New Year’s Resolutions: Which One Gives the Most ‘Bang-for the Buck’?


Healthy Living – January 2, 2018
William Sturrock, MD – Eastern Maine Medical Center
Here we are at another temporal milepost on the road of life where many of us are tempted to face our bad habits and make a ‘resolution’ to change and become a better person. If  you looked at the medical research underpinning the forswearance of a variety of foibles – indulging in alcohol, not exercising, over-eating, smoking, to name a few – you may be able to increase your motivation by focusing on the how to get the most ‘mileage’ on one successful change.
Research on the many ways that smoking tobacco affects us harmfully will probably convince all but the most-hardened skeptics on the value of stopping this habit. Of course there is the widely known connection to cancers of the lung, oropharynx and GI system. However, there is also the lesser known but no less deadly cancers of the bladder and cervix. Not to forgotten in this litany are the effects on heart disease, stroke and other diseases of the circulation. So it’s pretty clear that if you could only change one risk and this your bad habit, you will get a lot of benefit for quitting tobacco.  Actuarial statistics exist where a person can calculate in years what quitting can bring. 
Now let’s look at some of the next candidates in line for getting ‘kicked off the island’.  Losing weight is probably the next best thing you could do for yourself, especially if you make the life-style changes to make it long-lasting. We know how being obese increases risk of diabetes, and from there all the circulatory diseases mentioned above can be affected.   But there are other lines of research supporting less obvious connections such as atrial fibrillation. This chronic rhythm disorder of the heart affects up to 5% of older adults and carries its own risks of stroke, heart failure, and other ‘bad outcomes’.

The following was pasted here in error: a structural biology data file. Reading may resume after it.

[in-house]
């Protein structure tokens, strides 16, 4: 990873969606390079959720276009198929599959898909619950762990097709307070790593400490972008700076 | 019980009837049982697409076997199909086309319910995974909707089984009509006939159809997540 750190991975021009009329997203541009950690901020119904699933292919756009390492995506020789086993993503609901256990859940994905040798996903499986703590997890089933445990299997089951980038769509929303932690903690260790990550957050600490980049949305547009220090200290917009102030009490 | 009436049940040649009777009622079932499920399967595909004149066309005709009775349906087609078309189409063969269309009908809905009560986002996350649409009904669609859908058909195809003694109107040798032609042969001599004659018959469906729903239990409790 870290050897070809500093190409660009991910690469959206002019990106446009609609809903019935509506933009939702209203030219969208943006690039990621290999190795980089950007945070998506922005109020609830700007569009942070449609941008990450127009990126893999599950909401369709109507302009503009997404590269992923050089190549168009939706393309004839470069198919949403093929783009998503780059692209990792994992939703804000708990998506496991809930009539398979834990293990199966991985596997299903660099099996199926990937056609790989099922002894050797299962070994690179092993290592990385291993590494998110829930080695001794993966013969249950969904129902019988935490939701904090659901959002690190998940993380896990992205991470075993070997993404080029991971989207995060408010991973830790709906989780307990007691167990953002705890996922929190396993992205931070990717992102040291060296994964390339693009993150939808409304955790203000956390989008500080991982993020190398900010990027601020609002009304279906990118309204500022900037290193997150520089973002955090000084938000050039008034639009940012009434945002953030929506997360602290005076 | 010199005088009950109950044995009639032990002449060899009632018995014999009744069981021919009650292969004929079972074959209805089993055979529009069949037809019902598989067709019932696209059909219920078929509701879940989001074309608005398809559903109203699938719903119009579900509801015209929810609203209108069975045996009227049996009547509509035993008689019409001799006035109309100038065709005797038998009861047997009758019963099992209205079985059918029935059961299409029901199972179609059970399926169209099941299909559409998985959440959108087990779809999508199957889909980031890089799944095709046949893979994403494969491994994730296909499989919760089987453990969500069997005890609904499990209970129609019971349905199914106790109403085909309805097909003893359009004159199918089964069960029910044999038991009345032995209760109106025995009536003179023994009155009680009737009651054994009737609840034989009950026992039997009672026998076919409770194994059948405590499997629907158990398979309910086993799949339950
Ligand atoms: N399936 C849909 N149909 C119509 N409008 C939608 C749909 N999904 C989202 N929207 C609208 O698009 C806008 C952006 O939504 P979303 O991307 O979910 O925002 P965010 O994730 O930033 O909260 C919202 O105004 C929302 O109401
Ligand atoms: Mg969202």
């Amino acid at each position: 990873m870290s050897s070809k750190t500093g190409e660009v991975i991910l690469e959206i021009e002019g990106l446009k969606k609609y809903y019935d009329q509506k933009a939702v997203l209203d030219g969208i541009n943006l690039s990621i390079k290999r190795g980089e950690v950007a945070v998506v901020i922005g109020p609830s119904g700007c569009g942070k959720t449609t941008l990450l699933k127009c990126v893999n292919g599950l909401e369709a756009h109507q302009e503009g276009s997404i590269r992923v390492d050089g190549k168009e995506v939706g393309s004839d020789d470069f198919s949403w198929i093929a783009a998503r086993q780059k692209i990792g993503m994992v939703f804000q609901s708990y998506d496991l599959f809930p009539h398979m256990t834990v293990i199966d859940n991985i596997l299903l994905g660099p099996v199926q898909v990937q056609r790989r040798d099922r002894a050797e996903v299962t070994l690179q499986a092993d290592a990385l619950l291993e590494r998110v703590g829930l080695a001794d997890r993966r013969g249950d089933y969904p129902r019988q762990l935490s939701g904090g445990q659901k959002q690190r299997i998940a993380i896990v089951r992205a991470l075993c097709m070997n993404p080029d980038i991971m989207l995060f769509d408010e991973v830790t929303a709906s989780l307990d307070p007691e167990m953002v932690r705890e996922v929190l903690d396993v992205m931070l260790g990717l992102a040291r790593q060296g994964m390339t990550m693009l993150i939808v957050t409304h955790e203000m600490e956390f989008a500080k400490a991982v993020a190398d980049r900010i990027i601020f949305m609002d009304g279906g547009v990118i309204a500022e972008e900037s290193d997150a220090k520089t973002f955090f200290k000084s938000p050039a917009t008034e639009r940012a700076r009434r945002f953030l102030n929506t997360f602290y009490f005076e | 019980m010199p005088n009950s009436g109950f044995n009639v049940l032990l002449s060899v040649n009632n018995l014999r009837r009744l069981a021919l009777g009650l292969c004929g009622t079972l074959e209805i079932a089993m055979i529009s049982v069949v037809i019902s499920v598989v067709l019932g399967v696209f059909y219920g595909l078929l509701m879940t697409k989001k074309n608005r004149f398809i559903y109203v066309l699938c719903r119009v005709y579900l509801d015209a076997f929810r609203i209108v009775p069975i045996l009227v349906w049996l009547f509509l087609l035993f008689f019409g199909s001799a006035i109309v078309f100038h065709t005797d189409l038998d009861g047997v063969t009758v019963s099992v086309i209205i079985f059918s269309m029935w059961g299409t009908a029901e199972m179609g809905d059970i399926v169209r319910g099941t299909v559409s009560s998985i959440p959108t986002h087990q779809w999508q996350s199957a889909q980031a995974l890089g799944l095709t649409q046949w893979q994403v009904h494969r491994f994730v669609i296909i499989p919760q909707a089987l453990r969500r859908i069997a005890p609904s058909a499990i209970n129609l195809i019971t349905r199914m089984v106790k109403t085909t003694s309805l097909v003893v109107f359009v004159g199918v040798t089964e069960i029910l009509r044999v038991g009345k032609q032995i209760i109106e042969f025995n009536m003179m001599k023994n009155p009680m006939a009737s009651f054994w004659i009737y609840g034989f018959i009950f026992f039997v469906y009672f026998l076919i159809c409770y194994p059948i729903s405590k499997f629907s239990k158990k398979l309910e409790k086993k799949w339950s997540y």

Perhaps the most convincing study was a large meta-analysis, done by Dr. Frank Hu and others that was reported in July of 1016 in the Lancet. The research looked at data from 239 studies involving 10.6 million participants from 1978-2015 in 32 countries. They determined that the risk of dying went up in stepwise fashion for every percentile increase in body mass index.  Body mass index (BMI) is calculated by taking your weight in kilograms and dividing this by the square of your height in centimeters. Specifically, they found that the people with a BMI range of 22-25% had the best longevity. Those with a BMI of 25-27.5 had a 7% higher mortality.  Those with a BMI between 27.5- 30 had a 20% higher mortality all the way up to a 600% increase in mortality if it was over 60. The data also showed that those who were under the ideal range also had higher rates of death. 
So what’s the bottom line? Each of us probably needs to look in the mirror as honestly as we can and determine our individual health risk, as well as how we can realistically make some positive changes. If you are among the 16% of the population that includes tobacco-smokers, focus on cessation of smoking first. For many of us -- the research shows 70% of Americans are either over-weight or obese – our marching orders should be clear. Now, what if you are in the group of non-smokers at an ideal BMI – don’t get too smug, there’s always something you could improve upon.  How about working on World Peace?